Flight Test Safety Fact 19-06

 

In just a few short weeks the videos from the Flight Test Safety Workshop will be posted on the website.  Until that time you can read a message from the Chairman about the Workshop, give feedback, or find out who won the best paper.

You can also find some thoughtful analysis on our use of the 2D Risk Matrix in this month's edition of the Flight Test Safety Fact.

As always, please share it with others as we attempt to Reach Everyone, and send questions or feedback to This email address is being protected from spambots. You need JavaScript enabled to view it.

Sincerely,
Mark Jones Jr.
Editor

For your convenience, you can download the newsletter here.

 

Critical Incidence Response Program Training

Boeing Flight Operations is pleased to announce the annual Critical Incident Response Program (CIRP) training for either a 1 day recurrent training or initial 3 day training on 23-25 July 2019.  Current peer volunteers need to attend one of the three days of training while any new peer volunteer must complete the full 3 days of training.

Location:
1301 S.W. 16th Street
Classroom 35 at Longacres, 25-01 Building
Renton, WA  98057 

Boeing has invited a representative from Airline Incident Response Inc. to facilitate initial and recurrent training for CIRP.  The training is a tremendous opportunity to enhance our ability to help our colleagues in times of need.  Boeing is graciously inviting the SETP community to attend the annual training.  Registration for the course is covered. Each individual will need to cover their own travel expenses.

Those interested in the training should contact:

Thomas Griffin (tThis email address is being protected from spambots. You need JavaScript enabled to view it.)

AND

Dustin Biggerstaff (This email address is being protected from spambots. You need JavaScript enabled to view it.)

The purpose of Boeing’s Critical Incident Response Program (CIRP) is to mitigate the psychological impact of an incident or accident and aid in the normal recovery from these events before harmful stress reactions affect job performance, careers, families, and health. The CIRP provides pre-incident education and post-incident/accident crisis intervention services. Peer Support Volunteers (PSVs) are flight crew members and engineers specifically trained and certified to provide support in critical incident stress management. ALPA formally implemented this program in 1994 to improve flight safety by assisting crewmembers, accident investigators, and their families following a critical incident or accident. Initiation of the Critical Incident Response Program was a joint project of the Accident Investigation, Aeromedical, Human Performance, Pilot Assistance, and Safety Committees.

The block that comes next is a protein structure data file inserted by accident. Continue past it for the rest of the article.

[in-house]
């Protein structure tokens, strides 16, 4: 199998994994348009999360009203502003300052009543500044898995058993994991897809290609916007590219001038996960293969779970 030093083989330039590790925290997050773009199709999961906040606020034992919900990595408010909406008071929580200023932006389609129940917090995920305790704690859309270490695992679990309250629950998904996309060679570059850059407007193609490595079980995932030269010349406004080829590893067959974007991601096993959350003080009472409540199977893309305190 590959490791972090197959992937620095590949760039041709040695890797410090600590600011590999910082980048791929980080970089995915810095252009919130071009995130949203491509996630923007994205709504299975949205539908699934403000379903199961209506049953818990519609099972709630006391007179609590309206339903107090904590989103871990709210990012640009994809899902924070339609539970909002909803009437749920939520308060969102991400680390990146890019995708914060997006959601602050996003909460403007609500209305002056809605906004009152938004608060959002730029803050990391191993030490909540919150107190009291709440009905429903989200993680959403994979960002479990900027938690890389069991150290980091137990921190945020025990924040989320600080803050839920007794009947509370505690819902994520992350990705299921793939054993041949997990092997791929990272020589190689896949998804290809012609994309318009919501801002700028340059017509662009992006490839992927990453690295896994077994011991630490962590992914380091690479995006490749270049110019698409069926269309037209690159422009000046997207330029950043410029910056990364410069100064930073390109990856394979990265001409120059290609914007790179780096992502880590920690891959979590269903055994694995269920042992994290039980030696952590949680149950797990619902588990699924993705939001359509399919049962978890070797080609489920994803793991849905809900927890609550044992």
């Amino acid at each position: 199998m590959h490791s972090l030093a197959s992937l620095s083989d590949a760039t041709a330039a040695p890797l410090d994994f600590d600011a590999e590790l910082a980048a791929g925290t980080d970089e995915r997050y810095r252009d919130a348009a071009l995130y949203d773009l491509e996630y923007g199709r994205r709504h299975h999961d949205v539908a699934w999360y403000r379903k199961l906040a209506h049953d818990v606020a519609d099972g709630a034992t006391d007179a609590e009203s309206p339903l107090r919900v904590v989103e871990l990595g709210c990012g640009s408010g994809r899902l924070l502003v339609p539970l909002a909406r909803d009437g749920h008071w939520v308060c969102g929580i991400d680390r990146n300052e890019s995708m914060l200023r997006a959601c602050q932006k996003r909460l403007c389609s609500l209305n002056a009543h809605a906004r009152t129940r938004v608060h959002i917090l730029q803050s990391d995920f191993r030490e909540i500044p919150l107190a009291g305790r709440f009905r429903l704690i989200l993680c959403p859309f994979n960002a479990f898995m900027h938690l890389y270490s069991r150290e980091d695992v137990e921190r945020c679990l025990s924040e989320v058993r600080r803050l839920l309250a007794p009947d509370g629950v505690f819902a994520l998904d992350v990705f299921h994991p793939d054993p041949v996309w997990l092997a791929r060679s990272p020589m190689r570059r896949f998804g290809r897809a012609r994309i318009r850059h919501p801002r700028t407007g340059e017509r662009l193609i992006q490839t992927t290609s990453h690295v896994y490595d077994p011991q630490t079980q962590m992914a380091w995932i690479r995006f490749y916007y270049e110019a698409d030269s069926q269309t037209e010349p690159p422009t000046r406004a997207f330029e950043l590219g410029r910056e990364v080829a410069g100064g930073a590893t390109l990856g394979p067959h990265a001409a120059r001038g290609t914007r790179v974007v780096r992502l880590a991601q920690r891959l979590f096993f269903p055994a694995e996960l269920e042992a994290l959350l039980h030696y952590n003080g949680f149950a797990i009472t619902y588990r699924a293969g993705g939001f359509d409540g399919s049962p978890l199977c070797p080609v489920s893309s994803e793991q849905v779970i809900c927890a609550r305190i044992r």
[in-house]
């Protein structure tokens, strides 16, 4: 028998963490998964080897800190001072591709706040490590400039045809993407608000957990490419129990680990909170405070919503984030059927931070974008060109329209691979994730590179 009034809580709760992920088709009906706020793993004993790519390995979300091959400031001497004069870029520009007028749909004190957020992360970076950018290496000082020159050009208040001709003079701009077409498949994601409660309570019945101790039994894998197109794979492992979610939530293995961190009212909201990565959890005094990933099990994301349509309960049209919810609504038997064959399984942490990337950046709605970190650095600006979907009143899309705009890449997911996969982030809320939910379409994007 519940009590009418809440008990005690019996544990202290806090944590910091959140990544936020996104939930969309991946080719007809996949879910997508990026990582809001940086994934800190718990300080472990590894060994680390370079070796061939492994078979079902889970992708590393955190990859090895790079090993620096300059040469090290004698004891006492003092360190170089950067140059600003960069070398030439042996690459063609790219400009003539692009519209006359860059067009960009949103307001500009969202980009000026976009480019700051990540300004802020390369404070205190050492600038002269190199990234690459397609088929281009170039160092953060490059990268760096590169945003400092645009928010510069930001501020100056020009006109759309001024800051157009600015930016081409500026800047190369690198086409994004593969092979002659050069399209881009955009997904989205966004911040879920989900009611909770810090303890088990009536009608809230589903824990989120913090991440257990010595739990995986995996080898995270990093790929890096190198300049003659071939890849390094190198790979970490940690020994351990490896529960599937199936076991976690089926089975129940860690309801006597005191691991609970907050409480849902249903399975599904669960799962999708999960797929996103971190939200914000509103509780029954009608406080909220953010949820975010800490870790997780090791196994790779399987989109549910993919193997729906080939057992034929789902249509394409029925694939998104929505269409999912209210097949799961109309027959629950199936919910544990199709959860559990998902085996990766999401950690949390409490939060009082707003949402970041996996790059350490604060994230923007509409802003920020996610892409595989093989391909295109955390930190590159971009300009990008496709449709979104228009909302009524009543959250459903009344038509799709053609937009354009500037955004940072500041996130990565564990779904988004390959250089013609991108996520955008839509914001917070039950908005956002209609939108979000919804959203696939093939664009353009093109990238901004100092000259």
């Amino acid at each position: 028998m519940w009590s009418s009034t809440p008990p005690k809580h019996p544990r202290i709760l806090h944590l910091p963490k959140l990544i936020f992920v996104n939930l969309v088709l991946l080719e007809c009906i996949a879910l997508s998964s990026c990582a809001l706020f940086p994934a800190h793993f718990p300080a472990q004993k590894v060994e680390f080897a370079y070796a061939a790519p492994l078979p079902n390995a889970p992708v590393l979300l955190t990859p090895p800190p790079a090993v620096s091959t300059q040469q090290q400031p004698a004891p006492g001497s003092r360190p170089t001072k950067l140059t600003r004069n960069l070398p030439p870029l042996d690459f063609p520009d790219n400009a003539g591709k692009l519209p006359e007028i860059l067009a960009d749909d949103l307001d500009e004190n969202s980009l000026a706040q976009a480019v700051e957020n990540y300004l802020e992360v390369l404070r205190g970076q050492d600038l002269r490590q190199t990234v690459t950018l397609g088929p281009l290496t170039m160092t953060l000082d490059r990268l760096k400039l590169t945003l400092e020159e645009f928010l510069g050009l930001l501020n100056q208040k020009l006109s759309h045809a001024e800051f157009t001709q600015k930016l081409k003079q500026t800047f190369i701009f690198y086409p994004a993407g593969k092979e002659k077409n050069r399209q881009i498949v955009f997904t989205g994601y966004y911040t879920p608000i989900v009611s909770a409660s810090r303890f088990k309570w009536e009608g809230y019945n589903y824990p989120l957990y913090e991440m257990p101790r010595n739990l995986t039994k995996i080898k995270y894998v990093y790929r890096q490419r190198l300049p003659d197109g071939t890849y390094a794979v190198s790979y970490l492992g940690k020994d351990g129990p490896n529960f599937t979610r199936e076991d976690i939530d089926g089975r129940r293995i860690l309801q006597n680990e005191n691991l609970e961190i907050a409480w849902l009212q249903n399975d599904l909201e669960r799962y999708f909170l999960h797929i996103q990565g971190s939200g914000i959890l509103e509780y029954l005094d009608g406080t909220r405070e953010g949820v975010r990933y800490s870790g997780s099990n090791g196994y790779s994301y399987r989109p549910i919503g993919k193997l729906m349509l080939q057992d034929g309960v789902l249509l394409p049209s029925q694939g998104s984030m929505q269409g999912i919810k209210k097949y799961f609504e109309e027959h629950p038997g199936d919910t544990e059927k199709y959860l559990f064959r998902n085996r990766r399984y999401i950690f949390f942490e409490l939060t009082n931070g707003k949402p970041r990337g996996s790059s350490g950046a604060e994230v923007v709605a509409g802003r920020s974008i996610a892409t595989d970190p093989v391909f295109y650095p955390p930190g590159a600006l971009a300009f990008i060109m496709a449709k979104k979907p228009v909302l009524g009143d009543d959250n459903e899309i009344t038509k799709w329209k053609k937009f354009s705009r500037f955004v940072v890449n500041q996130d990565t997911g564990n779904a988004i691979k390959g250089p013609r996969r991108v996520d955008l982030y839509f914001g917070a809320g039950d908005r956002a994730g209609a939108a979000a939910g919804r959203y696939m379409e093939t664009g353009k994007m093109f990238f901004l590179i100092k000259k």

Thank you!

rmed.

Flight Test Safety Fact 19-05: Almost Time For The Annual Flight Test Safety Workshop

It's almost time for the annual Flight Test Safety Workshop, and this issue highlights what's in store. It also includes suggestions for making the most of your visit in Charleston with specific dining recommendations.  

If you are receiving this email, you have a great opportunity to meet people who are not SETP or SFTE members at the workshop and share this resource with them.  This edition also highlights many of the features of the FTSC website and how they complement the Workshop. Additionally, it includes a request from me, your editor, for feedback on the Workshop.

The final column solicits input for a future newsletter topic.  As this newsletter was going to print, I received a note from an editorial reviewer. His comment corrects a statement I made herein, but it also highlights the necessity of the research topic proposed. Here's what he said: "I personally wrote the SMS for the test wing at Pax back in 2008 (hard to believe it was that long ago). That was before it was required for operational and training units in the Navy and Marine Corps… Thank Tom Roberts who convinced me that the FAA AC 120-92 was worthy of consideration. What I don’t know is where SMS stands in our military establishment and in particular, in test and evaluation. I just don’t want us to misspeak if there is in fact some SMS activity out there." I hope you his read his comments and provide your input for this important research too.